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Oh, What the Hell; Let's Kill off Even More TV Characters

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The cast of HBO's "True Blood" in a rare, fully-clothed moment.
When I first brought up the subject of various television characters who could safely get bumped off with little impact on their respective shows, it was in response to Brian the dog's death on Family Guy. That was December of last year, and I really hadn't thought of revisiting the topic until HBO went and forced my hand with the "shocking" death in last Sunday's season premiere of True Blood. How did I know it was shocking? Because that's how it was described in every article that talked about it.

What's more surprising is that anyone still watches True Blood in the first place, but I digress.

Now that summer's officially here and most of your favorite programs are in reruns or about to be (none of you are actually Rizzoli & Isles fans, right?), it's time to look at more characters that should be put out to pasture. The Death Pasture.


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The Best of the "Topless Tour" Trend on Instagram

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Traveling to an exotic locale is awesome. There are new experiences, new foods, and new cultures, all at your fingertips. Or apparently your nipples. Well, if you're part of the new Topless Tour trend, anyway.

The brainchild of three college roommates, The Topless Tour is a social media movement meant to "unite people across the globe to feel the freedom and share their beauty with the world." So what does that mean? Well, precisely what it sounds like: The Topless Tour encourages people to go on a topless tour.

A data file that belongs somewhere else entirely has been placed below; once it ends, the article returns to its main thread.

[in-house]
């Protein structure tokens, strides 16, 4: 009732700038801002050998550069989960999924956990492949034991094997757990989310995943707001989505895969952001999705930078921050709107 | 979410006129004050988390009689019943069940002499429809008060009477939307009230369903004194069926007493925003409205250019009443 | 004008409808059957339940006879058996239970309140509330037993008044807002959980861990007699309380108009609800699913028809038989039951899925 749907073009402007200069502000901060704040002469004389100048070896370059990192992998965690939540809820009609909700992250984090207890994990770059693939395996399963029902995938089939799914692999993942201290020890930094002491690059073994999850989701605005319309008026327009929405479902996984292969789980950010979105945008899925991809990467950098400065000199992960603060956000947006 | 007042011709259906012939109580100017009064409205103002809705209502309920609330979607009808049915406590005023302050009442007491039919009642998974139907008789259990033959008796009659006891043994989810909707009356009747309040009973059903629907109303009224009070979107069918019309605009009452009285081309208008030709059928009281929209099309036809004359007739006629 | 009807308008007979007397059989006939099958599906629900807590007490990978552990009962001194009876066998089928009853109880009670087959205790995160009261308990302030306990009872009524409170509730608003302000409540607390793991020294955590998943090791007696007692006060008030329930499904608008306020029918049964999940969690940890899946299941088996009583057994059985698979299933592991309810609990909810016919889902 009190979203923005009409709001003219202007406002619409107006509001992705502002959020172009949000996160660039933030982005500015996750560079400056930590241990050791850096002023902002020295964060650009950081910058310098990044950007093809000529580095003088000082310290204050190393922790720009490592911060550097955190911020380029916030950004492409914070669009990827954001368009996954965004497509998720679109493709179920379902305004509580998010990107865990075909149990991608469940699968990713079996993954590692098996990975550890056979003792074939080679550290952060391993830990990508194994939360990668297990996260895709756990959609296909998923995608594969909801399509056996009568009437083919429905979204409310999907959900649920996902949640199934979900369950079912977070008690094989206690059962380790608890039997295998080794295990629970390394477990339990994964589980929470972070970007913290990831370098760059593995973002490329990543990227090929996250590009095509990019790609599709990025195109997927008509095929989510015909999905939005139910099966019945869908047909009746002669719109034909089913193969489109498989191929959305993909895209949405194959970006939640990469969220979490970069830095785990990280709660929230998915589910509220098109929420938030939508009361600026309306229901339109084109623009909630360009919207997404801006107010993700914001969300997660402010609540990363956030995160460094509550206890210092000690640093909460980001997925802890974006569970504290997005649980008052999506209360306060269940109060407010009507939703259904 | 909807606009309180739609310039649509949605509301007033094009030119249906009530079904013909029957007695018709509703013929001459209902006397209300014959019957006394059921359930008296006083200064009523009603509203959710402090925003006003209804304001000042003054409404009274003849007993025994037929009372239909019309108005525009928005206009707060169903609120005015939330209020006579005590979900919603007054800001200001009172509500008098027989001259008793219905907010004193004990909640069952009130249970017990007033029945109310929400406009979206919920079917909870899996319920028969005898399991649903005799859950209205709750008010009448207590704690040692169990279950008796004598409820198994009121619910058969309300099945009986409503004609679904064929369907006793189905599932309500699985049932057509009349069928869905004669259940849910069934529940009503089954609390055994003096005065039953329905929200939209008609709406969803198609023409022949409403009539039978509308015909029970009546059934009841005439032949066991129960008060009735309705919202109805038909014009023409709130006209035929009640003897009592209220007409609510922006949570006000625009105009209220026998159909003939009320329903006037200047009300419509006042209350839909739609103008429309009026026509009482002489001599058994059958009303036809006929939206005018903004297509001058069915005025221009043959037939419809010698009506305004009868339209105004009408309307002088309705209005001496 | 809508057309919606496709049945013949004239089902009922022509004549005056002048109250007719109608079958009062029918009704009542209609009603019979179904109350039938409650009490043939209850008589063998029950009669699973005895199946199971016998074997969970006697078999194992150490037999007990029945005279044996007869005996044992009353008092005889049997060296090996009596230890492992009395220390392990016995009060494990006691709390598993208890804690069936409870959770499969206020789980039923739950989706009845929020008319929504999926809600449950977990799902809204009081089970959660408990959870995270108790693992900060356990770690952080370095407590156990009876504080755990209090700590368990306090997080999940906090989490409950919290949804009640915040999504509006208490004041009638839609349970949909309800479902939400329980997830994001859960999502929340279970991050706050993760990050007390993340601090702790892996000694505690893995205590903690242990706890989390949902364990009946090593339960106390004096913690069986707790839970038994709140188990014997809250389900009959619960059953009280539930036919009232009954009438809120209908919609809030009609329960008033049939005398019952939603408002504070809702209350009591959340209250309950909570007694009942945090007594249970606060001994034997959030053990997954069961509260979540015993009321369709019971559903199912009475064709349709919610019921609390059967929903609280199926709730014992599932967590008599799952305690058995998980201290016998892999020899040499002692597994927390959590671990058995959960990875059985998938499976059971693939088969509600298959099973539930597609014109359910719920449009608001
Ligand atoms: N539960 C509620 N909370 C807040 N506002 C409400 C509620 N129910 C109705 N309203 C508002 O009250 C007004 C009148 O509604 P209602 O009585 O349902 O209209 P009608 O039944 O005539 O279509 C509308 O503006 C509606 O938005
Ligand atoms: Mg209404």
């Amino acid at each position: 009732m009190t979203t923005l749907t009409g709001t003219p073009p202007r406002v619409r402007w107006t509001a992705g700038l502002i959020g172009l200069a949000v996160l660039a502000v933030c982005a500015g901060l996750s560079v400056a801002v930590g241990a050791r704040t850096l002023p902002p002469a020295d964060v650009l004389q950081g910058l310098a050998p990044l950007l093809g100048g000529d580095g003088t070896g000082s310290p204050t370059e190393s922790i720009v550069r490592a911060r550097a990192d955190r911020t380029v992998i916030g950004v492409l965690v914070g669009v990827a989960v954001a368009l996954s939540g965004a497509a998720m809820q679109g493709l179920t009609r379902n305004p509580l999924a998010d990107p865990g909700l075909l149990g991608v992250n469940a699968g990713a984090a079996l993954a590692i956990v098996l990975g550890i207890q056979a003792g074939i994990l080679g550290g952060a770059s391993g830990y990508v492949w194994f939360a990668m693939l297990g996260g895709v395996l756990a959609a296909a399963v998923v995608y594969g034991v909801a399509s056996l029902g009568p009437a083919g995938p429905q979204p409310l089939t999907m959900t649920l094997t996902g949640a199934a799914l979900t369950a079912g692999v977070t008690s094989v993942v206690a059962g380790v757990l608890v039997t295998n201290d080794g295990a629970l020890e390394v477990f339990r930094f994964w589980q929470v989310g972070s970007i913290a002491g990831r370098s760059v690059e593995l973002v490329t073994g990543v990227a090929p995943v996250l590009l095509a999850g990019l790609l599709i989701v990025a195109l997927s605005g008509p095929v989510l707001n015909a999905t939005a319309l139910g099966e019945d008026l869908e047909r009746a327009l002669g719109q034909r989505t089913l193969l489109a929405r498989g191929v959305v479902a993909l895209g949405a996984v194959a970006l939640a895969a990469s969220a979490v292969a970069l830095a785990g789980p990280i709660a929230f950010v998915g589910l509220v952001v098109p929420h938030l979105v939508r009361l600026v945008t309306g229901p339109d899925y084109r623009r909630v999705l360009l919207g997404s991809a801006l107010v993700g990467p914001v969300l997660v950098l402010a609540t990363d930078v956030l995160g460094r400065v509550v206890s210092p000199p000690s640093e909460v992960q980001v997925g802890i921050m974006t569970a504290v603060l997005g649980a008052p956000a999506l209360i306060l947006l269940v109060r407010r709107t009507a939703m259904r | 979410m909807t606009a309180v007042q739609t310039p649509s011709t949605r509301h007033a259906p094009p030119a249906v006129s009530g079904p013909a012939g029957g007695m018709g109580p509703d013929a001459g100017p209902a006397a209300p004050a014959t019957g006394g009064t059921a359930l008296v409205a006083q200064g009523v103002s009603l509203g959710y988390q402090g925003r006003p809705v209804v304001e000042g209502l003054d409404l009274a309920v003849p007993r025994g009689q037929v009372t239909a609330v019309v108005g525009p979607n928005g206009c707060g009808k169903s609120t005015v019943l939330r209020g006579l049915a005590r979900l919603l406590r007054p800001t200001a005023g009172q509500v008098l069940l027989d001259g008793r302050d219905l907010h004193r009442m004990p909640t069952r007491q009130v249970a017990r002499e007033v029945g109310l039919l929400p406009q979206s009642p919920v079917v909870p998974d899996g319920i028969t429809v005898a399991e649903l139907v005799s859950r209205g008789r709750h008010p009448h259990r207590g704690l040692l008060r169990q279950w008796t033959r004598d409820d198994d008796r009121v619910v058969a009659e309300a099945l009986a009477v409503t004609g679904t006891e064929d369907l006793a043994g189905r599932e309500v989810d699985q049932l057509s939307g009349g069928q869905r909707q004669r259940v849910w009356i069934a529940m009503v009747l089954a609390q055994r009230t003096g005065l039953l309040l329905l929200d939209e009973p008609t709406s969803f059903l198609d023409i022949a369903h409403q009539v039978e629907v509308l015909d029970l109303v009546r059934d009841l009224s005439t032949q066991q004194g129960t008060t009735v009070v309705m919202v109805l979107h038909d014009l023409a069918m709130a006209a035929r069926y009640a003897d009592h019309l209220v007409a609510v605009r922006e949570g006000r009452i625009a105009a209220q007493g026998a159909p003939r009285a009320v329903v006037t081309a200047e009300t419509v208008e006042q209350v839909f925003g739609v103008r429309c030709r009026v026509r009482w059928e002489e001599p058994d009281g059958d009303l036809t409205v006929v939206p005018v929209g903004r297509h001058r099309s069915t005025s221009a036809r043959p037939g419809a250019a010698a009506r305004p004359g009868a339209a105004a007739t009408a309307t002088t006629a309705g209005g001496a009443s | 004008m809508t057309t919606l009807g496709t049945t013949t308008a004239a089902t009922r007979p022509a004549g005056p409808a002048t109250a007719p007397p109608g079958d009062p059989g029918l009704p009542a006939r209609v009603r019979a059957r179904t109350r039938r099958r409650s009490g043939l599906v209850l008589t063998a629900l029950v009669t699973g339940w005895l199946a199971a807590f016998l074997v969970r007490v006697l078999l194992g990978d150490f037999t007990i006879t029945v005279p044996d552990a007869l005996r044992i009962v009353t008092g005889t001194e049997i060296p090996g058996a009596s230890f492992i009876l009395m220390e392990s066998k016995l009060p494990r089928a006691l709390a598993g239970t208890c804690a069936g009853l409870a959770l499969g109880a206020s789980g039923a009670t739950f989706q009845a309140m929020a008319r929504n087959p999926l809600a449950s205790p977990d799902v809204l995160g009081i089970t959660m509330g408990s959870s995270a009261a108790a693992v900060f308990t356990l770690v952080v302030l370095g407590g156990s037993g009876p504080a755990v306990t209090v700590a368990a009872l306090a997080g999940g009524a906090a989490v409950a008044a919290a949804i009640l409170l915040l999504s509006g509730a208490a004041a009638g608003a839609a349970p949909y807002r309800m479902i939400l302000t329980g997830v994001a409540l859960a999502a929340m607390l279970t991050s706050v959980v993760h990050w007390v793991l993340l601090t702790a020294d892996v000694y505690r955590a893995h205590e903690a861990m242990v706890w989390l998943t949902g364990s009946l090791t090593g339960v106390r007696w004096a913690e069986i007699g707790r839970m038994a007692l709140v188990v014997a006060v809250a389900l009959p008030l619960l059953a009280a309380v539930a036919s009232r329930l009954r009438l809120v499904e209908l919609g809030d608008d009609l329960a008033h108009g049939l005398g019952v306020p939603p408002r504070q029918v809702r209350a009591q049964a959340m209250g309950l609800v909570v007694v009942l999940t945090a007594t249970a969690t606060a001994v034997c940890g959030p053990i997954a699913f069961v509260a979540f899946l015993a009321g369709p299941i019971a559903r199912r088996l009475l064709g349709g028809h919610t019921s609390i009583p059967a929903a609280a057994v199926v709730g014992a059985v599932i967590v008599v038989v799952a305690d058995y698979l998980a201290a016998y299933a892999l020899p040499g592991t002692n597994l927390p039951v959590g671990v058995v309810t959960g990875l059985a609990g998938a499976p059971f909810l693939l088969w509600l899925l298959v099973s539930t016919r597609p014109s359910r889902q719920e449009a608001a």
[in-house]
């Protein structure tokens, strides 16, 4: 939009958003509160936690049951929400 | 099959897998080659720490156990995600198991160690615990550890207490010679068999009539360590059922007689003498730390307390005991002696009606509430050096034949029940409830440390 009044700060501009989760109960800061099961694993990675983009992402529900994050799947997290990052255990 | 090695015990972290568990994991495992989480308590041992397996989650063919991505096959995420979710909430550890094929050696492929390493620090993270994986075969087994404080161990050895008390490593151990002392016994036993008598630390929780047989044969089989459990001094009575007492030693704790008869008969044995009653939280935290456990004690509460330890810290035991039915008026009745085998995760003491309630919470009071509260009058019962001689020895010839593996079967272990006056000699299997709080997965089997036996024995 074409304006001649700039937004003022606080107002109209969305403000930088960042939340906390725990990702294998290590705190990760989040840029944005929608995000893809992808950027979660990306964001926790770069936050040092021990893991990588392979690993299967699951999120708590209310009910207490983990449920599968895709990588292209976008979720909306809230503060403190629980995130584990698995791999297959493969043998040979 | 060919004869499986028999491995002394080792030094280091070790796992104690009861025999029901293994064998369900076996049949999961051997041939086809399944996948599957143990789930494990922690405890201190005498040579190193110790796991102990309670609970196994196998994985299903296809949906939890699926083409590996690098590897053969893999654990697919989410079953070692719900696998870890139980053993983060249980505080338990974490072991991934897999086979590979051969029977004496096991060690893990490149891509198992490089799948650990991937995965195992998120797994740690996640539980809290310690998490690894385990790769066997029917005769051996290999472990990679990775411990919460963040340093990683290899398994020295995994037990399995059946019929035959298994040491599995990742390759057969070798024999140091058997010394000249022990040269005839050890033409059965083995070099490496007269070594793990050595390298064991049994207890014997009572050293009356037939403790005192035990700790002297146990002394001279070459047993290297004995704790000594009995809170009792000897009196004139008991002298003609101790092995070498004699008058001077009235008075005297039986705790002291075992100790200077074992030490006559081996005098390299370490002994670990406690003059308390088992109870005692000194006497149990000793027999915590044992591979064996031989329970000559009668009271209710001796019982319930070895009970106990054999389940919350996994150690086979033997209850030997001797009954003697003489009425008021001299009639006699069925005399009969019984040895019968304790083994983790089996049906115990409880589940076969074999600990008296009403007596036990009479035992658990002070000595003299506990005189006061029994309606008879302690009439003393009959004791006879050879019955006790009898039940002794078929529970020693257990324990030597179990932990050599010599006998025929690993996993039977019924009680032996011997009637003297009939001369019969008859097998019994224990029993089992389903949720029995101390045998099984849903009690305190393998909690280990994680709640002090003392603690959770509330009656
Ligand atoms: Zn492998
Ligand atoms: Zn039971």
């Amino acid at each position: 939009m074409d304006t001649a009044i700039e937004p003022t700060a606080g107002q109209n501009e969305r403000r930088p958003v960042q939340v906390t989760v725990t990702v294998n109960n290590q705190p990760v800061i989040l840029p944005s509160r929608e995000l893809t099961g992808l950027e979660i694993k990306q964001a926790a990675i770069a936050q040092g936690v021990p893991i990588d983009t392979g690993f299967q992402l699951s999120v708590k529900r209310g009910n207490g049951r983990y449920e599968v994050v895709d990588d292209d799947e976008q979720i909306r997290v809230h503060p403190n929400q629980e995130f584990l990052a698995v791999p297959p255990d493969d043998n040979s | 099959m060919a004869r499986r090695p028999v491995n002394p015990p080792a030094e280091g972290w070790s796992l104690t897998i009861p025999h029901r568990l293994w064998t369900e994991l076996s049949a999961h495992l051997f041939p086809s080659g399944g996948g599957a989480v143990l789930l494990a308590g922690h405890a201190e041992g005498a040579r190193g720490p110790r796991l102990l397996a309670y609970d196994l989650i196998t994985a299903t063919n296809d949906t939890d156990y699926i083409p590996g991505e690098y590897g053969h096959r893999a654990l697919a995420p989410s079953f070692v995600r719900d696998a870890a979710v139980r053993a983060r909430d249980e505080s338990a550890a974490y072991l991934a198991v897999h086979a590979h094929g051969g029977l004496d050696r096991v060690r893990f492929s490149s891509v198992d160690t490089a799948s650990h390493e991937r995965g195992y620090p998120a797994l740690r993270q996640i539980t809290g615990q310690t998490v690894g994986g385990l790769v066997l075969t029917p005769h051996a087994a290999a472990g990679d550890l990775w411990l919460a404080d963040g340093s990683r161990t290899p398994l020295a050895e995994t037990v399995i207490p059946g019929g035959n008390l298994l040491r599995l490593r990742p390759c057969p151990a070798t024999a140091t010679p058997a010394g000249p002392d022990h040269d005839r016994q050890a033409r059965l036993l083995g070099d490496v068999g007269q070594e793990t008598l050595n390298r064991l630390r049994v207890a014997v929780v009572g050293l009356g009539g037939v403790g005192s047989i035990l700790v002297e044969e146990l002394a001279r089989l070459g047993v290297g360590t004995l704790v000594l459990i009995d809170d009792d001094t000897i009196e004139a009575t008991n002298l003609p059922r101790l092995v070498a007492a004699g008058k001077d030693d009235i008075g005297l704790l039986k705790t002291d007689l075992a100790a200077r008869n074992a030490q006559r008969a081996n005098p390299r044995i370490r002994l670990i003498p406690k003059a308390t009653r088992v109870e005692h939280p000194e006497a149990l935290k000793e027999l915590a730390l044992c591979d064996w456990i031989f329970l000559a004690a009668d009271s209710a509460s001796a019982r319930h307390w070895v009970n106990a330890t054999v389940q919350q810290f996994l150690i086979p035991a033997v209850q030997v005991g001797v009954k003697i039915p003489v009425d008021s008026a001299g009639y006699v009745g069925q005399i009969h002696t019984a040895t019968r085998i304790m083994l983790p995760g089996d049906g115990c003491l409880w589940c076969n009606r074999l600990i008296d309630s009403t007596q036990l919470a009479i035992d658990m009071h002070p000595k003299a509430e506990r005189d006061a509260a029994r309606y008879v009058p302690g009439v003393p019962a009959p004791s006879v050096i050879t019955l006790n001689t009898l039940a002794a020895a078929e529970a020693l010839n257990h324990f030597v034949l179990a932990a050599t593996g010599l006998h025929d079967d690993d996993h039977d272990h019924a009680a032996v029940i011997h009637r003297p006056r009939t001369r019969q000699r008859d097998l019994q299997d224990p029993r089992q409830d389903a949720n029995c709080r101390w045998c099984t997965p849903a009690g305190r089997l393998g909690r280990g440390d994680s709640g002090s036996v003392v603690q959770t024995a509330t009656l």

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Is the Word Faggot Still Offensive?

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Photo by Guillaume Paumier
The word "faggot" keeps popping up in the news, and each time it's taken just as poorly as the time before. Alec Baldwin used it derogatorily towards a photographer last year. John Lacy who was playing Big Daddy in a California production of Cat on a Hot Tin Roof was fired after an audience member screamed the slur at the stage during a performance and the actor jumped off the stage and got physical. And then earlier this month, actor Jonah Hill was caught on camera yelling at a paparazzo to "suck my d*ck, you faggot."

The last one surprised many as Hill is very open on his views of gay rights; he has been overtly supportive of the LGBT community.

Of course, after the incident, Hill went on a media blitz apologizing to everyone and their mom about how awful he felt, and he really didn't mean it, and he hoped that everyone would forgive him and go see his new movie 22 Jump Street.

Regardless of how sorry he is that it happened, or that he got caught, the incident raises a few questions. Firstly, where does this word even come from and why is it so offensive?

And, wait, is it still offensive?

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Game of Thrones: "I Am Your Son. I Have Always Been Your Son."

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Big impin'.
"The Children" is the title of Game of Thrones' 4th season finale. Though we can probably figure out who they were actually talking about (more on that later), the title could also refer to: a) the Lannister children, all of whom end up ... disappointing father Tywin in various ways by epsiode's end, b) the Stark children, who are (Jon Snow included) growing up and heading towards vastly different careers, or c) Daenery's dragons, no longer fully under their Mother's control.

Of course, it's *probably* in reference to the Children of the Forest, the legendary race the First Men made peace with before Aegon the Conqueror arrived on Westeros (another fact not divulged in the show for purposes of time). Looks like they've been keeping busy in the interim by taking fireball lessons from Tim the Enchanter.